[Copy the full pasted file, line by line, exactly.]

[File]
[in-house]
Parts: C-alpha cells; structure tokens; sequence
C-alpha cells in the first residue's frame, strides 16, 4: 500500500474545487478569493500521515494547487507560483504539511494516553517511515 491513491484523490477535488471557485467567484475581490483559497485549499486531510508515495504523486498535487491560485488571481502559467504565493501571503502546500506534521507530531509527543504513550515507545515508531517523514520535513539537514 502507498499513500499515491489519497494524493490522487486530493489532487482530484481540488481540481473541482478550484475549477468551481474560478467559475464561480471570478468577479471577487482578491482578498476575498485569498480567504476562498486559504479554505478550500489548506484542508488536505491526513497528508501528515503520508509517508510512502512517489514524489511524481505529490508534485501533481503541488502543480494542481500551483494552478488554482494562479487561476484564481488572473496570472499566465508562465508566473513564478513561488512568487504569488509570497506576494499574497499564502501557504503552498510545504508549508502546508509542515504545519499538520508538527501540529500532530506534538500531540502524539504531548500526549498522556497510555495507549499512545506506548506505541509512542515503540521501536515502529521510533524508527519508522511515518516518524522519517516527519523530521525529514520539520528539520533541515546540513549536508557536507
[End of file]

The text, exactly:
[in-house]
Parts: C-alpha cells; structure tokens; sequence
C-alpha cells in the first residue's frame, strides 16, 4: 500500500474545487478569493500521515494547487507560483504539511494516553517511515 491513491484523490477535488471557485467567484475581490483559497485549499486531510508515495504523486498535487491560485488571481502559467504565493501571503502546500506534521507530531509527543504513550515507545515508531517523514520535513539537514 502507498499513500499515491489519497494524493490522487486530493489532487482530484481540488481540481473541482478550484475549477468551481474560478467559475464561480471570478468577479471577487482578491482578498476575498485569498480567504476562498486559504479554505478550500489548506484542508488536505491526513497528508501528515503520508509517508510512502512517489514524489511524481505529490508534485501533481503541488502543480494542481500551483494552478488554482494562479487561476484564481488572473496570472499566465508562465508566473513564478513561488512568487504569488509570497506576494499574497499564502501557504503552498510545504508549508502546508509542515504545519499538520508538527501540529500532530506534538500531540502524539504531548500526549498522556497510555495507549499512545506506548506505541509512542515503540521501536515502529521510533524508527519508522511515518516518524522519517516527519523530521525529514520539520528539520533541515546540513549536508557536507